Why Aren’t There Any Gay Protagonists in AAA Games?
Posted on Tuesday, December 17 @ 14:48:28 Eastern by Paul_Tamburro
There has been an ongoing debate regarding gender representation in the gaming industry ever since it was shockingly revealed that it wasn’t just humans in ownership of a penis who enjoyed playing a video game or two. When industry figureheads finally came to the realization that perhaps they should finally represent females in their titles, they did so by producing hyper-sexualized protagonists such as Lara Croft and her pyramid-shaped breasts, thus sparking another debate regarding how women should be portrayed in the medium.
But times they are a-changing. It’s now the tail-end of 2013, and despite there still being a lack of female leads, notable progress is being made. Lara Croft’s much more realistic makeover in this year’s critically acclaimed reboot shows that a female protagonist needn’t be ill-proportioned in order to generate sales, as it shifted four million copies worldwide and was the UK’s biggest release of 2013, before being inevitably surpassed by Grand Theft Auto V. The deuteraganist Ellie from The Last of Us was another prime example of how a lead female character can be portrayed successfully in a triple-A game, with her and grizzled misanthrope Joel’s burgeoning relationship being one of the most engrossing and downright heartbreaking ever featured in the medium.
But although the gaming industry is making strong strides towards realistically representing both men and women in its titles, the lesbian, gay, bisexual, and transgender (LGBT) community is still almost completely overlooked in AAA games. Thus far, the most well-known representation of homosexual relationships has been in Mass Effect 2 and 3. In Mass Effect 2, those who opted for the female Commander Shepherd could choose to let her engage in a homosexual relationship with an NPC, and in Mass Effect 3 the male Commander Shepherd could do the same. While this marked a huge step forward for the LGBT community, as BioWare had represented them in two of the biggest games of their respective years, they were still only options available to the player and weren’t at all intrinsic to either games’ narrative.
At this year’s GaymerX, a Kickstarter-funded convention for the LGBT community, Mass Effect publisher EA held a panel in which they spoke of how their continued efforts to make their games more inclusive is due to them understanding that they have a broad and diverse audience. Dragon Age, another high-profile EA series, has also allowed players to let their characters engage in same-sex relationships, which inspired some suitably pathetic protesting attempts by homophobic mouth-breathers. However, speaking during a panel, EA’s David Gaiter said the following:
There is no escaping that heterosexual males are still the target demographic for AAA games. Though I am a straight man, I’ve never really been enticed by shooty-shooty-bang-bang games that usually command the biggest budgets, but I respect that there are many who do not wish to broaden their palette and are therefore content with being presented with a gun and an enemy terrorist over and over again. However, the players of these FPSs aren’t solely 16- to 24-year-old men, nor are Nintendo games strictly “for kids” and mobile games played exclusively by women. These stereotypes are enforced by the incredulous and vocal minority, who refuse to believe that anyone within their age group would take joy in playing anything other than M-rated shooters or sports games. They’re the gaming equivalent of a father who would forbid his son from playing with a Barbie out of fear that it would somehow “turn him” gay.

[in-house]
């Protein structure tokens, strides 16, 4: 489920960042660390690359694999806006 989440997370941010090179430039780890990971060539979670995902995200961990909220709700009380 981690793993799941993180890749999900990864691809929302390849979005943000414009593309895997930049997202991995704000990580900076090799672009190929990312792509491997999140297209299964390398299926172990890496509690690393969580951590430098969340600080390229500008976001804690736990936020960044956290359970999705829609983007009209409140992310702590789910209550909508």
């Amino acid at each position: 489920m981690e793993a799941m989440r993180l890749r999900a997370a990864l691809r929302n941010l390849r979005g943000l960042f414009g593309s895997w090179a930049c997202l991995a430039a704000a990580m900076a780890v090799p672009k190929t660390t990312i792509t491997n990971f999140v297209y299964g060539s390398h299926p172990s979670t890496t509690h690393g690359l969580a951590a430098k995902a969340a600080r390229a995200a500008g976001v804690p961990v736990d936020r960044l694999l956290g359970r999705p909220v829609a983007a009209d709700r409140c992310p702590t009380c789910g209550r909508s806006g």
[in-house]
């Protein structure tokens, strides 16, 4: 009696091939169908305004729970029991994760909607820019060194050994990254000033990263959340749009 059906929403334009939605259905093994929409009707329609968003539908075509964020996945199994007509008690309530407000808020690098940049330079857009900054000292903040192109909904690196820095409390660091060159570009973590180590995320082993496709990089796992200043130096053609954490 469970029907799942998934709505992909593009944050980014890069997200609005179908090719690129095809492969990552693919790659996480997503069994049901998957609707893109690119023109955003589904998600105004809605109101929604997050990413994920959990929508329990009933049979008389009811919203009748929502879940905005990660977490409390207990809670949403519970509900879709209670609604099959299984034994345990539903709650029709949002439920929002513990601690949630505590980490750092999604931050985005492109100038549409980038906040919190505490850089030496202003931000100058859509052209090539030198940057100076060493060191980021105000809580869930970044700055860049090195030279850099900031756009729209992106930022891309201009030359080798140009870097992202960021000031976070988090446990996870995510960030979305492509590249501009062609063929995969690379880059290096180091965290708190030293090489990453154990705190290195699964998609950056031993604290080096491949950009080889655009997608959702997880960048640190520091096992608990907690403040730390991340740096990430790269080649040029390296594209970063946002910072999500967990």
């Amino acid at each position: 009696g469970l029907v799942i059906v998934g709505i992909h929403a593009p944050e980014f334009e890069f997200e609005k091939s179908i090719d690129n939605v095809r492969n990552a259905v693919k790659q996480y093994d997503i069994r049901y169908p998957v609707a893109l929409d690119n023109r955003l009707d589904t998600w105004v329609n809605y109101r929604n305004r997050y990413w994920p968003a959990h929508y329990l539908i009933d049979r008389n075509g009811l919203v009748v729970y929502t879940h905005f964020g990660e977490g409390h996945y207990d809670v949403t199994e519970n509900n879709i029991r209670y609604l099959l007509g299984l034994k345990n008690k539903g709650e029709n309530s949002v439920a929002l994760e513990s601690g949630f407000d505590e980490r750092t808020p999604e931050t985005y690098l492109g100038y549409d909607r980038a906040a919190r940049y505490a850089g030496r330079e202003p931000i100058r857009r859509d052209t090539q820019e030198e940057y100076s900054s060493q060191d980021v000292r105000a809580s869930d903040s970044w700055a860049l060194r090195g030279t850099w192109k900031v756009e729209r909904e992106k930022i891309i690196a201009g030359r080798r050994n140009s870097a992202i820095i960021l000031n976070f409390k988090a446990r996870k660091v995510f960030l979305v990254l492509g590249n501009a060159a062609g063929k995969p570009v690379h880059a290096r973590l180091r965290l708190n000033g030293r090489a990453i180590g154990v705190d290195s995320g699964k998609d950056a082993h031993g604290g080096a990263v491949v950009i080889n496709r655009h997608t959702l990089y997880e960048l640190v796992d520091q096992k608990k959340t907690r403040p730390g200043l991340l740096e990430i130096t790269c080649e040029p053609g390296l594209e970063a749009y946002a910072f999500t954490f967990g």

Unfortunately, those with the least to say usually shout the loudest, and therefore the ludicrous beliefs upheld by these people have been listened to by publishers and developers. However, their tight grip on the creative direction of big-budget games is slowly slipping through their greedy, little fingers, as evidenced by some of this year’s biggest releases. Games such as The Last of Us and BioShock Infinite, whilst still being violent enough to satisfy the blood-baying masses, both displayed a level of emotional maturity in their narratives that we rarely see in one AAA game per year, let alone two. Even Beyond: Two Souls, despite its many flaws, was a hugely anticipated big-budget release that still enjoyed a decent amount of sales despite being a plodding sci-fi drama with a mediocre Metascore. This, combined with the surprising success of thoughtful PC indie games such as Gone Home and The Stanley Parable, serves as a good indication to publishers that there’s a market beyond the boisterous loud-mouths who dwell in comments sections.
With the gaming industry making strong strides towards a more inclusive future, it’s only a matter of time before we see an honest-to-goodness homosexual, bisexual, or trans protagonist, whether it be from EA or another major company. There will be protests, as there always are when any medium moves further and further away from the beliefs upheld by the bigoted old guard, but this is now less of a probability and more of an inevitability. This is going to happen, and when it finally does, it’ll not only prove to be a huge step forward for the industry, but considering gaming is regarded as a male-dominated arena, it’ll be a giant leap forward for the LGBT community, too.
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